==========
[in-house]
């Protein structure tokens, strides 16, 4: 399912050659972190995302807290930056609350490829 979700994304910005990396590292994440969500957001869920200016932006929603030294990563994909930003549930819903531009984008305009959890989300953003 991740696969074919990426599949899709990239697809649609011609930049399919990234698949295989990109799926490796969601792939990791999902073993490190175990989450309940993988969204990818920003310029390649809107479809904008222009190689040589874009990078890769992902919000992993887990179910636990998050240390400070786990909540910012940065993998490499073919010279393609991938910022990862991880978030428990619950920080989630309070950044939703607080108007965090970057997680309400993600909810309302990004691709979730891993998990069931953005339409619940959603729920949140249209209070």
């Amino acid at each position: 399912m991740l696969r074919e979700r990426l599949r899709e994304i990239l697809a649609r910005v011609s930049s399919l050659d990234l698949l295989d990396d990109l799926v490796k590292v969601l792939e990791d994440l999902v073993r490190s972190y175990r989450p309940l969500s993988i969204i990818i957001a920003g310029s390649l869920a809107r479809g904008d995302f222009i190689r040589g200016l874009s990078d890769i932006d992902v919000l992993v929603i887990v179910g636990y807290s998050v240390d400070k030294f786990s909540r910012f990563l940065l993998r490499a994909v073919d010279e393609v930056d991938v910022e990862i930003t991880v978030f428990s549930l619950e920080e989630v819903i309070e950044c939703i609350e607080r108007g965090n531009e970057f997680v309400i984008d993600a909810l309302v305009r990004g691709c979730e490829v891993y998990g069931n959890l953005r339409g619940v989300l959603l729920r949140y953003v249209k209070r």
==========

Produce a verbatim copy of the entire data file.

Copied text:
[in-house]
């Protein structure tokens, strides 16, 4: 399912050659972190995302807290930056609350490829 979700994304910005990396590292994440969500957001869920200016932006929603030294990563994909930003549930819903531009984008305009959890989300953003 991740696969074919990426599949899709990239697809649609011609930049399919990234698949295989990109799926490796969601792939990791999902073993490190175990989450309940993988969204990818920003310029390649809107479809904008222009190689040589874009990078890769992902919000992993887990179910636990998050240390400070786990909540910012940065993998490499073919010279393609991938910022990862991880978030428990619950920080989630309070950044939703607080108007965090970057997680309400993600909810309302990004691709979730891993998990069931953005339409619940959603729920949140249209209070």
């Amino acid at each position: 399912m991740l696969r074919e979700r990426l599949r899709e994304i990239l697809a649609r910005v011609s930049s399919l050659d990234l698949l295989d990396d990109l799926v490796k590292v969601l792939e990791d994440l999902v073993r490190s972190y175990r989450p309940l969500s993988i969204i990818i957001a920003g310029s390649l869920a809107r479809g904008d995302f222009i190689r040589g200016l874009s990078d890769i932006d992902v919000l992993v929603i887990v179910g636990y807290s998050v240390d400070k030294f786990s909540r910012f990563l940065l993998r490499a994909v073919d010279e393609v930056d991938v910022e990862i930003t991880v978030f428990s549930l619950e920080e989630v819903i309070e950044c939703i609350e607080r108007g965090n531009e970057f997680v309400i984008d993600a909810l309302v305009r990004g691709c979730e490829v891993y998990g069931n959890l953005r339409g619940v989300l959603l729920r949140y953003v249209k209070r």